Black Globe Temperature Estimate for the WBGT Index

  • Vincent E. Dimiceli
  • Steven F. Piltz
  • Steve A. Amburn
Part of the Lecture Notes in Electrical Engineering book series (LNEE, volume 170)


The wet bulb globe temperature (WBGT) index is used in industry, sports and other areas to indicate the heat stress level for humans and animals. One of the values needed to calculate the WBGT Index is the black globe temperature. The black globe temperature is measured using a Black Globe Temperature Sensor which includes a black globe with a thermometer inserted in the center. However, the Black Globe Temperature Sensor can be costly and many of these instruments may be needed to get measurements in many locations. The lead author has derived a formula to estimate the black globe temperature using readily available data collected by the National Weather Service (NWS). The formula was derived from a formula suggested by Kuehn, which was based on heat transfer theory. The resulting equation was a fourth degree polynomial in terms of the black globe temperature. It was determined that the black globe temperature can be very accurately approximated by taking a fourth degree polynomial in terms of the black globe temperature to create a linear approximation for black globe temperature. Some preliminary tests indicate accuracy within 0.5 °F.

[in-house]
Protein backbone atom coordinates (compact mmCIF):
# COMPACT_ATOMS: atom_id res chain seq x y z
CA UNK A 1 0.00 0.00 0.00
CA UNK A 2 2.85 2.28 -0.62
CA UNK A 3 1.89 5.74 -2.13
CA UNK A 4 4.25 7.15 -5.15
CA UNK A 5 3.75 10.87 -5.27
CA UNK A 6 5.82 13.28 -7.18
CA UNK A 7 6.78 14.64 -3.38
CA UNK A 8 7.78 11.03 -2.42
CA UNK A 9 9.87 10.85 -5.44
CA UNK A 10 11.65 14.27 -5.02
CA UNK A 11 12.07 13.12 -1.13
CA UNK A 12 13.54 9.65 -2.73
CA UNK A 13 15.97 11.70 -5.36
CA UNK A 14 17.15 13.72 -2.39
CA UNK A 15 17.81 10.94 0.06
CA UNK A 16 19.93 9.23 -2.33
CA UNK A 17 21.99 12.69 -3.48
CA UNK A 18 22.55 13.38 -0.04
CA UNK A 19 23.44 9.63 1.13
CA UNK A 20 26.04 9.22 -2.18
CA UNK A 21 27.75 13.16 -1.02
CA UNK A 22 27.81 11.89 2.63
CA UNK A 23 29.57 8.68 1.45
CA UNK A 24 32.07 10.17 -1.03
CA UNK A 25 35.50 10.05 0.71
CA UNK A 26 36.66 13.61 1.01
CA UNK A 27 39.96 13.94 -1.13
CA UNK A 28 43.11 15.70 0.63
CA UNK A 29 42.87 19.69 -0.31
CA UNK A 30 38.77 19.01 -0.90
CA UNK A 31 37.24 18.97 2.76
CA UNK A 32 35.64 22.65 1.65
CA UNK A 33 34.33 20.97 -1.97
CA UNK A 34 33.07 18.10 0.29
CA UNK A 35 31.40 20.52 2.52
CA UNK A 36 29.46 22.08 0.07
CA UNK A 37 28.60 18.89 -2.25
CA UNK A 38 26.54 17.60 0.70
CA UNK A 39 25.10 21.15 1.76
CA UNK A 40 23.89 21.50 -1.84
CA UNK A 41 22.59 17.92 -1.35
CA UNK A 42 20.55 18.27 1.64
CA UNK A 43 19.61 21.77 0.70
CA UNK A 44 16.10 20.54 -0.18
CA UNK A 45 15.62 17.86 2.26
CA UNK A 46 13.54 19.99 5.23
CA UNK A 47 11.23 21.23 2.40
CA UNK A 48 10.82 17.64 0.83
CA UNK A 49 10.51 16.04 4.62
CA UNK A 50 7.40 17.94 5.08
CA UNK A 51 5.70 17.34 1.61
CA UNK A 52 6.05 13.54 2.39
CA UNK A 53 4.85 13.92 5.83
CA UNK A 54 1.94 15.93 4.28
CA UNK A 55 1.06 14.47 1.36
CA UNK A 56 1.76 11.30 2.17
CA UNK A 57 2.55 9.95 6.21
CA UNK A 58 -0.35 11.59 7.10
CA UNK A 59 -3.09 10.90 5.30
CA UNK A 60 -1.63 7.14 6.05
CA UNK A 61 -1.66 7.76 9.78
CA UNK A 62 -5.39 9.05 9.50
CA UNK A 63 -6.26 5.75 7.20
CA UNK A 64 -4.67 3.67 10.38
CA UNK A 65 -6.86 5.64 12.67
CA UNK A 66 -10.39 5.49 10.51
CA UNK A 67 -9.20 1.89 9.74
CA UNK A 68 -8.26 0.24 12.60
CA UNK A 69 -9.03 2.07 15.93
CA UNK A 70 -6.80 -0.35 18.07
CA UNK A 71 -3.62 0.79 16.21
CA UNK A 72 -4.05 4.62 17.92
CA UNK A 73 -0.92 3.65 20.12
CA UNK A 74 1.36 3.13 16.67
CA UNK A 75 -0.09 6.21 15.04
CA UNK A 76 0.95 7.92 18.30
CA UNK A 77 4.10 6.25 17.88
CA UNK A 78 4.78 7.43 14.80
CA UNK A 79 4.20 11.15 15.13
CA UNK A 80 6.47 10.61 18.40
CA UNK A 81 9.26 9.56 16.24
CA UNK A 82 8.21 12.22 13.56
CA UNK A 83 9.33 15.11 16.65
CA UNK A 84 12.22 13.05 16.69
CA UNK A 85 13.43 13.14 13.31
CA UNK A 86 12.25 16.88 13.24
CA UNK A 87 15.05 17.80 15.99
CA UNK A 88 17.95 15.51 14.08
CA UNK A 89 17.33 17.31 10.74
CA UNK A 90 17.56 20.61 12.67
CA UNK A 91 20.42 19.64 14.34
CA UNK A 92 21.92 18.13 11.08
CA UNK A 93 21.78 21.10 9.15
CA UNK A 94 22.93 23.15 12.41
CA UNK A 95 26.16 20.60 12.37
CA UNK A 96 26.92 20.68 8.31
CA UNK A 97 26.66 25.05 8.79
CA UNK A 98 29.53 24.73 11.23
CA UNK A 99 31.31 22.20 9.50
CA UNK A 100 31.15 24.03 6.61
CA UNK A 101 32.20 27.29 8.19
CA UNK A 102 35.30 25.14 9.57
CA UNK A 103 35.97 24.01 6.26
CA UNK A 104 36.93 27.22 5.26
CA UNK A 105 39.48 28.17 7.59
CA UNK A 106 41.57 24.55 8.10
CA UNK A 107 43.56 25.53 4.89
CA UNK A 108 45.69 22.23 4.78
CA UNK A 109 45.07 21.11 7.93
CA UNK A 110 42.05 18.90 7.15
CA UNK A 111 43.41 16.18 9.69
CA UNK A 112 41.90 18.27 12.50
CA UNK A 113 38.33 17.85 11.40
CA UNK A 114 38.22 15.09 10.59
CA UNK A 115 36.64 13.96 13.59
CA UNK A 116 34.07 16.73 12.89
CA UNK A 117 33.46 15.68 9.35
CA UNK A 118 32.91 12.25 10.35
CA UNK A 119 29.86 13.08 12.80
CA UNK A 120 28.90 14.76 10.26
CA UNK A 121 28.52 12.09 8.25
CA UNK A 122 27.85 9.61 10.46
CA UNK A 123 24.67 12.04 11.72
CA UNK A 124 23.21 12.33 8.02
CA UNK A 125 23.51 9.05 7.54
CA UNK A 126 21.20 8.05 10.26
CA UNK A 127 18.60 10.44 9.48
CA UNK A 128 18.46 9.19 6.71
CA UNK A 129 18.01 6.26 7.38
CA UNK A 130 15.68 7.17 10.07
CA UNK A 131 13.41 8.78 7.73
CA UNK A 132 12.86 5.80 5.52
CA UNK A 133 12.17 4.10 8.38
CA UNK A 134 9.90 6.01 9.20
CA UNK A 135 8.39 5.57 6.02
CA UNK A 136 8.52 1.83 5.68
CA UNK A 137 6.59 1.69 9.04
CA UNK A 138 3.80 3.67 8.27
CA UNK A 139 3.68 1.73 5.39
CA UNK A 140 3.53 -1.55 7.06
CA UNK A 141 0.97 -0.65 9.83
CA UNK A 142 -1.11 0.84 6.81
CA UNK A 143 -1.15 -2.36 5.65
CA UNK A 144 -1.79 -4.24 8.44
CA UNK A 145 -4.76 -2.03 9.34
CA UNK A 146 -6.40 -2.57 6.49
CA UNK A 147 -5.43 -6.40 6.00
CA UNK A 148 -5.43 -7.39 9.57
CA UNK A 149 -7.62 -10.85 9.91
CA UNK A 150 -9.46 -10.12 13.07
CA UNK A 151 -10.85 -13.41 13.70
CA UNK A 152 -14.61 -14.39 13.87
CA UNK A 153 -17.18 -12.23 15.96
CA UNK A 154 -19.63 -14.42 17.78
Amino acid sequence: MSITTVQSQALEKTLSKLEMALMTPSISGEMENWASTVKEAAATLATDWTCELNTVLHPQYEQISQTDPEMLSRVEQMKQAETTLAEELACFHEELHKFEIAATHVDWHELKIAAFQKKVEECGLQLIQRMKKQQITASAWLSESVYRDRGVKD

Black globe Heat index Heat safety Heat stress Temperature measurement Wet bulb globe temperature 



The authors would like to thank Bruce Sherbon of NOAA for his construction of an inexpensive Black Globe Temperature Sensor. The authors would also like to thank Jamie Frederick of NOAA for programming the web page to calculate the WBGT Index. Finally, V. E. Dimiceli would like to thank Glenn Wiley of NOAA for helping V. E. Dimiceli to get a research sabbatical at NOAA/NWS in the fall of 2010.


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Copyright information

© Springer Science+Business Media Dordrecht 2013

Authors and Affiliations

  • Vincent E. Dimiceli
    • 1
  • Steven F. Piltz
    • 2
  • Steve A. Amburn
    • 2
  1. 1.Oral Roberts UniversityTulsaUSA
  2. 2.National Oceanic and atmospheric AdministrationNational Weather Service Forecast OfficeTulsaUSA

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